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(Originally broadcast December 17, 2009) ‘Tis the season... so our theme this week is religion — specifically the politics of religion. By examining several examples over the past year (from the political activism of white evangelicals to, most recently, the role of black ministers in the Boston mayoral election), our conversation will explore what can happen at the intersection of religion and politics. Additionally, we'll take a look at race and Tiger Woods.more
(Originally broadcast February 4, 2010) Our panelists discuss Senator Scott Brown and the African American community and then take a look at the beginning of the Massachusetts gubernatorial campaign.more
(Originally broadcast February 11, 2010) Our panelists discuss how to cultivate new leadership in Boston's communities of color; we also take a look at the staggering unemployment rates among African Americans.
Basic Black returns October 21, 2010 with live broadcasts and a panel of the region’s sharpest observers of the current news, events, and topics impacting black communities locally and nationally. A simultaneous live stream at www.basicblack.org gives viewers the opportunity to submit comments and questions in real time during the broadcast.more
(Originally broadcast February 25, 2010) This week we take a look at the corporate connections of the Congressional Black Caucus, the challenges faced by professors of color in pursuit of tenure, and the public feud between Tavis Smiley and Rev. Al Sharpton.more
(Broadcast on October 29, 2009) Basic Black looks at the impact of the black vote on Boston’s upcoming elections for City Council At-Large, Mayor and U.S. Senate. Will black voters turn out to the polls? How are the candidates answering needs of communities of color? Which senate candidate is really carrying the torch of Ted Kennedy’s legacy in championing civil rights. And we look at the potential for history to be made in the City Council At-Large race as one of the candidates is poised to become the first African American woman to hold the seat.more
(Originally broadcast July 29, 2010) For an entire week at the end of July 2010, the story of Shirley Sherrod dominated the news cycle. But what got lost in much of the media firestorm was the government agency at the center of the controversy. Basic Black follows up with a look at the United States Department of Agriculture and its historically turbulent relationship with farmers of color. We’ll also take a look at events surrounding Arizona's immigration law as it goes into effect on July 29th.more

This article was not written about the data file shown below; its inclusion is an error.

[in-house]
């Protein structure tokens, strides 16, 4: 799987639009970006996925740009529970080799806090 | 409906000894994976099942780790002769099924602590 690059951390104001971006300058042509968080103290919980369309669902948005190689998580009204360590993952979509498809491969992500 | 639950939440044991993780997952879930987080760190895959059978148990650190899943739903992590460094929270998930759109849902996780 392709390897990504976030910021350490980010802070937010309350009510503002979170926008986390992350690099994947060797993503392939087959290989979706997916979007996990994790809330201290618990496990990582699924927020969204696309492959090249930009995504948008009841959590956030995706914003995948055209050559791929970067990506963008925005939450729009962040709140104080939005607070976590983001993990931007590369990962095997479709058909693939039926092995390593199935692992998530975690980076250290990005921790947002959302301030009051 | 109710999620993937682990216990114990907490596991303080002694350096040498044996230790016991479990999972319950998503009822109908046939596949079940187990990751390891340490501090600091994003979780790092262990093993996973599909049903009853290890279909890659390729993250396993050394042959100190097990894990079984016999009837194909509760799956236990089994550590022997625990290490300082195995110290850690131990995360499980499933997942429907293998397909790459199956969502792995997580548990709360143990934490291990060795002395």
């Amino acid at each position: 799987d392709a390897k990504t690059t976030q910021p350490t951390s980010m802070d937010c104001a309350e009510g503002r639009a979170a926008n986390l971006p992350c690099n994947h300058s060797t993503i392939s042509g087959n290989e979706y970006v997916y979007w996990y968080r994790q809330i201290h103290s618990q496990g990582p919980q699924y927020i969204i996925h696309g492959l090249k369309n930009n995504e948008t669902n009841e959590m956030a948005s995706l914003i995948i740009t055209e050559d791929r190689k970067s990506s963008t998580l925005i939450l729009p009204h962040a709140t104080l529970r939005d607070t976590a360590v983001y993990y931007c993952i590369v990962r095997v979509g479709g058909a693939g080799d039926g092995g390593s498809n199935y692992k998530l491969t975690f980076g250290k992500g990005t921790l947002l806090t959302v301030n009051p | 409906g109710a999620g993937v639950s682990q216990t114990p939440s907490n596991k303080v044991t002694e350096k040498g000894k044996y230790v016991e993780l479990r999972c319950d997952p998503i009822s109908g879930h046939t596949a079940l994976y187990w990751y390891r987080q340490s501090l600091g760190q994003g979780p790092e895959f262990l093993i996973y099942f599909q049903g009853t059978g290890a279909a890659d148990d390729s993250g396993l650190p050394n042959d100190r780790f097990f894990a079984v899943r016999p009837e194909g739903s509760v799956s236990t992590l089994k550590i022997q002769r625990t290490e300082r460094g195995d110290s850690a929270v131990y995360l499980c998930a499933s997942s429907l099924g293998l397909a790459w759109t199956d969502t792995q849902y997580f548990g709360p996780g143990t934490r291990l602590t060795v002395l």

This week on Basic Black we take a look at recent local headlines. We start with Occupy The Hood: what makes it different than the larger Occupy Movement? Later in the show we turn our attention to the subject of redistricting and how it will change Massachusetts political landscape.
(Originally broadcast on November 11, 2011)
Recently, conservative pundits have characterized the mainstream media’s treatment of Herman Cain as racist, even invoking the “high-tech lynching” image from the Thomas hearings. The left wing responded with charges of hypocrisy.
Do black conservatives really receive different treatment in the media than black liberals? Are liberals no more post-racial than the conservatives, but more subtle about showing it?
Our regular panel is joined by Ulli K. Ryder, Visiting Professor at Brown and Lecturer in Africana Studies, Simmons College; and Lionel McPherson, Associate Professor of Philosophy, Tufts University.
(Originally broadcast on December 16, 2011)
In a season of celebration and reflection for many religions and faiths, Basic Black presents "Sacred: African American Spirituality," a live conversation focusing on the spectrum of religious beliefs in the African American community, and how those beliefs have shaped its culture, politics and history. The show will also look at the rise of Islam amongst African Americans, the increasing adoption of Buddhism and Judaism, and the small but growing community of atheists, agnostics, and non-believers.
This special presentation was simulcast live on both WGBH's World channel and The Root, a leading online source of news and commentary from the African American perspective.
Originally broadcast on April 27, 2012
Tonight, with "Riding The T," we continue WGBH News' weeklong focus on the Massachusetts Bay Transit Authority. Our discussion explores the significance of the MBTA in communities of color. Later in the show, our conversation digs deep into the deluge of racist tweets from Bruins fans towards Joel Ward, the black player from the Washington Capitals who scored the winning goal, thus ending the Bruins march towards the Stanley Cup.
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